Deploy HRC20 Token

In this chapter we will deploy an HRC20 token on Htmlcoin. All HRC20 compliant token contracts support a common set of methods:

contract HRC20 {

function totalSupply() constant returns (uint totalSupply);

function balanceOf(address _owner) constant returns (uint balance);

function transfer(address _to, uint _value) returns (bool success);

function transferFrom(address _from, address _to, uint _value) returns (bool success);

function approve(address _spender, uint _value) returns (bool success);

function allowance(address _owner, address _spender) constant returns (uint remaining);


event Transfer(address indexed _from, address indexed _to, uint _value);

event Approval(address indexed _owner, address indexed _spender, uint _value); }

}

Because all tokens share the same interface, it is much easier for wallets and exchanges to support all the different tokens out there in the wild.

In what follows, we will deploy the CappedToken, implemented by OpenZeppelin. We won't need to modify the contract in any way to make it work on Htmlcoin.

The CappedToken is an ERC20 compliant token, inheriting the basic functionalities from both StandardToken and MintableToken.

In particular,

  • StandardToken implements the ERC20 interface.

  • MintableToken adds the mint(address _to, uint256 _amount) method, to create new tokens out of thin air.

  • CappedToken adds limit to the max supply of tokens that could be minted.

Deploy CappedToken

Create the project directory, and clone the zeppelin-solidity repository to the project directory:

mkdir mytoken && cd mytoken


git clone https://github.com/OpenZeppelin/openzeppelin-solidity.git


The Owner Address

The HRC20 token we deploy will be "owned" by a particular UTXO address. A few administrative methods are protected, such that only the owner of the contract may use them.

These methods are protected by the onlyOwner modifier, which checks whether the msg.sender is the contract's owner:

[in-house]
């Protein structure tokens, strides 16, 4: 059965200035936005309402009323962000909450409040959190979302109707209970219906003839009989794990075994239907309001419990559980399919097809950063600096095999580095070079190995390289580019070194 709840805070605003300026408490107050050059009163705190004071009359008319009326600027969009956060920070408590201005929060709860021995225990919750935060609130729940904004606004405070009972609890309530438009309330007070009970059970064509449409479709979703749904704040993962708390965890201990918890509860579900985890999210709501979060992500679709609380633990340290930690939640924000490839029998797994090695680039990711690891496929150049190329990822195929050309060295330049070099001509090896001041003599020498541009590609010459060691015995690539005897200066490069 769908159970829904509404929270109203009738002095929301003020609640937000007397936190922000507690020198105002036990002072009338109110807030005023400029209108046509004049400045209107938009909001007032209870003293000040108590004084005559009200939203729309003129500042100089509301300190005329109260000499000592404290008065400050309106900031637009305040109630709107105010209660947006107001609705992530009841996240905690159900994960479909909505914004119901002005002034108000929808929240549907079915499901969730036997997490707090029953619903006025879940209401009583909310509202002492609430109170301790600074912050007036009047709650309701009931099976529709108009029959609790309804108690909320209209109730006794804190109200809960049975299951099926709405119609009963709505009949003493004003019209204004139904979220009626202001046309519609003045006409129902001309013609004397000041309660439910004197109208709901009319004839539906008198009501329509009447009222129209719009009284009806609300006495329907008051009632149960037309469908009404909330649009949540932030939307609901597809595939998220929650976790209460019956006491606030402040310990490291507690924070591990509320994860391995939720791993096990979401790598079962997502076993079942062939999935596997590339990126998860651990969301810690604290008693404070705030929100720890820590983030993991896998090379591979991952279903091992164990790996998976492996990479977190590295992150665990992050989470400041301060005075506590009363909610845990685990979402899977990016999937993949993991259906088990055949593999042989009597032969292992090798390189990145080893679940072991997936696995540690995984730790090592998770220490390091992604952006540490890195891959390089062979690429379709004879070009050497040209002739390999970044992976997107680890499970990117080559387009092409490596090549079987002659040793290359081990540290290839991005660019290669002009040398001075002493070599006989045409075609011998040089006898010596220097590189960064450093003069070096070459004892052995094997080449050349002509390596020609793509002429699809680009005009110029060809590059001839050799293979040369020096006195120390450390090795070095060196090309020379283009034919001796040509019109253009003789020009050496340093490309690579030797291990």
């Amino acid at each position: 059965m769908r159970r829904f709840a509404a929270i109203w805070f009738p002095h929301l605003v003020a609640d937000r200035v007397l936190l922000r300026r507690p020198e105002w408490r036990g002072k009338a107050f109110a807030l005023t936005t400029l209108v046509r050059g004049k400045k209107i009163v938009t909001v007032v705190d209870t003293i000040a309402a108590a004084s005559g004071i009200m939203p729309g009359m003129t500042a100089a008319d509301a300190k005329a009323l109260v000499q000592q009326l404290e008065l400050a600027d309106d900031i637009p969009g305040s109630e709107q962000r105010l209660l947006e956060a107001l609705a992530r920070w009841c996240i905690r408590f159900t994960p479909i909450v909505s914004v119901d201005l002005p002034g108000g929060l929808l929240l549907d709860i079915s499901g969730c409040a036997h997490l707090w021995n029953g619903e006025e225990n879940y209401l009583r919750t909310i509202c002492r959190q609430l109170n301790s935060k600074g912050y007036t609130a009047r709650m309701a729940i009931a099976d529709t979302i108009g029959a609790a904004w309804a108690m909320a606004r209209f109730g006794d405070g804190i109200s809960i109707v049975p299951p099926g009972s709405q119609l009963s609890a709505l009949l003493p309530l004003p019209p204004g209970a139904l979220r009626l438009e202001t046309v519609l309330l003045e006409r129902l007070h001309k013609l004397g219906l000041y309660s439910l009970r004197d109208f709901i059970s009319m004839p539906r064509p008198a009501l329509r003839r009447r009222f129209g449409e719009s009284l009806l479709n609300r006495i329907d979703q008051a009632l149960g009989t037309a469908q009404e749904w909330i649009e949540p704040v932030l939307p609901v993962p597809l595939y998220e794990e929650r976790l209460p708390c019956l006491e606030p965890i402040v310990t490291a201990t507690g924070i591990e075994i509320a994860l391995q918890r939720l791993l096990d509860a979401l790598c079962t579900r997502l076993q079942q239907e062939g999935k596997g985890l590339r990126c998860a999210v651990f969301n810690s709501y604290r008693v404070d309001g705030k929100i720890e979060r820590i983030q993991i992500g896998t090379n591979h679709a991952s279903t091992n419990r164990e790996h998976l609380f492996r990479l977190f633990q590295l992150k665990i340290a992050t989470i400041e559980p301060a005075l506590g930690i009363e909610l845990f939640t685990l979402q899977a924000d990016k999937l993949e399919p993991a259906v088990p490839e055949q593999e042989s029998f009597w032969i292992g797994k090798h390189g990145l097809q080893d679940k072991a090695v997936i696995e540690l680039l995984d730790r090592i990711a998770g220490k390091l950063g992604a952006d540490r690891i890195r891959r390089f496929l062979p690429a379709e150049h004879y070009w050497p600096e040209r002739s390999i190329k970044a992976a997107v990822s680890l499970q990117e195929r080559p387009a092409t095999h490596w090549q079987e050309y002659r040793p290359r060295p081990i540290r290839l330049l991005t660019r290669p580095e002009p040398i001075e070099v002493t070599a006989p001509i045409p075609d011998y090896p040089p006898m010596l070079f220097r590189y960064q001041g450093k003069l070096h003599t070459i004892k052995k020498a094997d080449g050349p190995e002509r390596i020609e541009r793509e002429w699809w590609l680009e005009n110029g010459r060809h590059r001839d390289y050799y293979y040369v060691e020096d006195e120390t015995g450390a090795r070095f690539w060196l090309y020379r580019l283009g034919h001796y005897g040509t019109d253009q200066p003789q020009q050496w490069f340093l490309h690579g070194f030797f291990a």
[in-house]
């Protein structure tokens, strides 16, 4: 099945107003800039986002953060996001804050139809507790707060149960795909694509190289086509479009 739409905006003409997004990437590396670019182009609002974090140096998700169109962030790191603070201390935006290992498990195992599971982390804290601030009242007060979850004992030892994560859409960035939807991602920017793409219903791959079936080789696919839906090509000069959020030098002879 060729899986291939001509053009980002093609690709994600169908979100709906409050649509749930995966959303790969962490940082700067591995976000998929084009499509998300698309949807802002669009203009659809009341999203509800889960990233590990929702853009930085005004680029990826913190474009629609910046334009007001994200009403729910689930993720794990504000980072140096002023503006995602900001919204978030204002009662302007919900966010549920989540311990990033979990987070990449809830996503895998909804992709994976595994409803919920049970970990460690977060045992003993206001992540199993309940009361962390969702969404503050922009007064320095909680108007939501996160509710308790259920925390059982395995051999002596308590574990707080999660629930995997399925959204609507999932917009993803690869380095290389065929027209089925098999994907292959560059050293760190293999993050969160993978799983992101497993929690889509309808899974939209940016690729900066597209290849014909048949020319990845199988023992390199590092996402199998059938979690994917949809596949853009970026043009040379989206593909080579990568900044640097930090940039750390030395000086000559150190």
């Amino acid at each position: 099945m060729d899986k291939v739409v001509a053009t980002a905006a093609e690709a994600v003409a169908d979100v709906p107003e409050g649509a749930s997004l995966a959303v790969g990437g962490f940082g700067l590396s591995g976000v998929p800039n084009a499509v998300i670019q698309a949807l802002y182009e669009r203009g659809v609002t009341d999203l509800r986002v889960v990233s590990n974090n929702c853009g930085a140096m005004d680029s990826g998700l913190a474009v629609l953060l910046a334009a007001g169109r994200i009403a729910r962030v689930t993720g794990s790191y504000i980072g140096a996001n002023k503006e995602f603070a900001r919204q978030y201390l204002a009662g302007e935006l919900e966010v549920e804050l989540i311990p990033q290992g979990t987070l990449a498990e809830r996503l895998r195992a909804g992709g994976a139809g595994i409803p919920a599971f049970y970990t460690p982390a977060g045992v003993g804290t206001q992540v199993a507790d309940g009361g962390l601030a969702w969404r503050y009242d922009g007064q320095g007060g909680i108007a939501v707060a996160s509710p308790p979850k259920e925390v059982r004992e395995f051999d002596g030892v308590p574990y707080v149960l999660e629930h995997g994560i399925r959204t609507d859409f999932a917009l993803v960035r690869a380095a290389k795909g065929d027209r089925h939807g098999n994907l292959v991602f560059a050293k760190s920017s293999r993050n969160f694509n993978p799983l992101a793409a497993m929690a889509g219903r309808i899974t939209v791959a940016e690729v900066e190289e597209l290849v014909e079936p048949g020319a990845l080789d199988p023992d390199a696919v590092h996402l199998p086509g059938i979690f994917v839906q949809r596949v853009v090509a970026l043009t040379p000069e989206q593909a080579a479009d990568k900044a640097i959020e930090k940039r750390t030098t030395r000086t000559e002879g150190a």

modifier onlyOwner() {

require(msg.sender == owner);

_;

}

For example, the method mint makes sure that only the owner can use it:

function mint(address _to, uint256 _amount) onlyOwner canMint public returns (bool)

Create The Owner Address And Fund It

Let's generate an address to act as the owner.

htmlcoin-cli getnewaddress

hdgznat81MfTHZUrQrLZDZteAx212X4Wjj

There's nothing special about this address. You could use the address of any UTXO in your wallet.

Let's fund the owner address with 10 HTML, to pay for gas when we deploy our contract later:

hcli sendtoaddress hdgznat81MfTHZUrQrLZDZteAx212X4Wjj 10

cf652f54e6a6dde3e60fa4e38eee1c529bf4ecf3f8424c7ac7ef9717850cc984

After the payment confirms, you should that there is one UTXO for this owner address:

hcli listunspent 1 99999 '["hdgznat81MfTHZUrQrLZDZteAx212X4Wjj"]'

[

{

"txid": "cf652f54e6a6dde3e60fa4e38eee1c529bf4ecf3f8424c7ac7ef9717850cc984",

"vout": 1,

"address": "hdgznat81MfTHZUrQrLZDZteAx212X4Wjj",

"account": "",

"scriptPubKey": "76a91437158152a9768477770ecb7a9e55a5875b9f35b088ac",

"amount": 10.00000000,

"confirmations": 1,

"spendable": true,

"solvable": true

}

]

Finally, we'll need to configure the deployment tool solar to use this particular address as the owner:

export HTMLCOIN_SENDER=HcvmMG5DppJu7sTptsaNUQJM56Hor7Ph1d

We are now ready to deploy our token contract.

Deploy The Token Contract

The CappedToken constructor requires the _capacity parameter, to specify the maximum number of tokens we can mint:

function CappedToken(uint256 _capacity)

It takes quite a few steps to deploy a contract:

  1. Use the solidity compiler to compile the contract into bytecode.

  2. ABI encode the _capacity parameter into bytes.

  3. Concatenate 1 and 2 together, then make a createcontract RPC call to htmlcoind.

  4. Wait for transaction to confirm.

  5. Record the address of the contract, and owner of the contract, for later uses.

The solar Smart Contract deployment tool (included in the container) handles all of this for you.

To deploy the CappedToken contract, specifying 21 million as the capacity by passing in the constructor parameters as a JSON array (remember to set HTMLCOIN_SENDER):

solar deploy openzeppelin-solidity/contracts/token/ERC20/CappedToken.sol \

'[21000000]'

Then solar waits for confirmation:

🚀 All contracts confirmed

deployed openzeppelin-solidity/contracts/token/ERC20/CappedToken.sol =>